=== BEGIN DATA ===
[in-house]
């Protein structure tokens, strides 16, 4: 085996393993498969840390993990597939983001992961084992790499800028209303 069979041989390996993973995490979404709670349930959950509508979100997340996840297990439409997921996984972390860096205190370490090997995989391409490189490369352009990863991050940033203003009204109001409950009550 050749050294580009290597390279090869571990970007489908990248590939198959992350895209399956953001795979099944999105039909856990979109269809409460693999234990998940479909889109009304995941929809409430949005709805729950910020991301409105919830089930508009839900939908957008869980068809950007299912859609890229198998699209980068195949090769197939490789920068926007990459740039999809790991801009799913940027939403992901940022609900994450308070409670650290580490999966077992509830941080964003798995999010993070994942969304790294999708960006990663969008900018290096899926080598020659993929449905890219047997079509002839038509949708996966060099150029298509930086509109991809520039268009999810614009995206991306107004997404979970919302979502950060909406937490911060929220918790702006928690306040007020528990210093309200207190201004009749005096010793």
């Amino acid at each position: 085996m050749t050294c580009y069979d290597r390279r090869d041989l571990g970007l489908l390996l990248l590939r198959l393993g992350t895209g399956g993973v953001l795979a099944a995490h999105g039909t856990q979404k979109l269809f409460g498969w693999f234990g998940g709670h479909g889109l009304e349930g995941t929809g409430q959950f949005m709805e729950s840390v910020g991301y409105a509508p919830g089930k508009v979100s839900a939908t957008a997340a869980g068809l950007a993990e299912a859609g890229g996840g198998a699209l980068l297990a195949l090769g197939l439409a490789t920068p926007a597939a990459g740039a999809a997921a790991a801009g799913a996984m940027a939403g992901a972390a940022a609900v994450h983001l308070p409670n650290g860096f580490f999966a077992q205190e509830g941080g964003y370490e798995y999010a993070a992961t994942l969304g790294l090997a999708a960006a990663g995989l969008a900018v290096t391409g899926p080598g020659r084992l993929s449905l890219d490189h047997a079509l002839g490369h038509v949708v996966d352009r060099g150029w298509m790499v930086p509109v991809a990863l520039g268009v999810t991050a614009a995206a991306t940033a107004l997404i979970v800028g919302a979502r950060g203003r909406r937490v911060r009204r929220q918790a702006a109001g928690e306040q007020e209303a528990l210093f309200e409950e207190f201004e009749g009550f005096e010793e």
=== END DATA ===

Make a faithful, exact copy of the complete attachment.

[in-house]
């Protein structure tokens, strides 16, 4: 085996393993498969840390993990597939983001992961084992790499800028209303 069979041989390996993973995490979404709670349930959950509508979100997340996840297990439409997921996984972390860096205190370490090997995989391409490189490369352009990863991050940033203003009204109001409950009550 050749050294580009290597390279090869571990970007489908990248590939198959992350895209399956953001795979099944999105039909856990979109269809409460693999234990998940479909889109009304995941929809409430949005709805729950910020991301409105919830089930508009839900939908957008869980068809950007299912859609890229198998699209980068195949090769197939490789920068926007990459740039999809790991801009799913940027939403992901940022609900994450308070409670650290580490999966077992509830941080964003798995999010993070994942969304790294999708960006990663969008900018290096899926080598020659993929449905890219047997079509002839038509949708996966060099150029298509930086509109991809520039268009999810614009995206991306107004997404979970919302979502950060909406937490911060929220918790702006928690306040007020528990210093309200207190201004009749005096010793």
């Amino acid at each position: 085996m050749t050294c580009y069979d290597r390279r090869d041989l571990g970007l489908l390996l990248l590939r198959l393993g992350t895209g399956g993973v953001l795979a099944a995490h999105g039909t856990q979404k979109l269809f409460g498969w693999f234990g998940g709670h479909g889109l009304e349930g995941t929809g409430q959950f949005m709805e729950s840390v910020g991301y409105a509508p919830g089930k508009v979100s839900a939908t957008a997340a869980g068809l950007a993990e299912a859609g890229g996840g198998a699209l980068l297990a195949l090769g197939l439409a490789t920068p926007a597939a990459g740039a999809a997921a790991a801009g799913a996984m940027a939403g992901a972390a940022a609900v994450h983001l308070p409670n650290g860096f580490f999966a077992q205190e509830g941080g964003y370490e798995y999010a993070a992961t994942l969304g790294l090997a999708a960006a990663g995989l969008a900018v290096t391409g899926p080598g020659r084992l993929s449905l890219d490189h047997a079509l002839g490369h038509v949708v996966d352009r060099g150029w298509m790499v930086p509109v991809a990863l520039g268009v999810t991050a614009a995206a991306t940033a107004l997404i979970v800028g919302a979502r950060g203003r909406r937490v911060r009204r929220q918790a702006a109001g928690e306040q007020e209303a528990l210093f309200e409950e207190f201004e009749g009550f005096e010793e």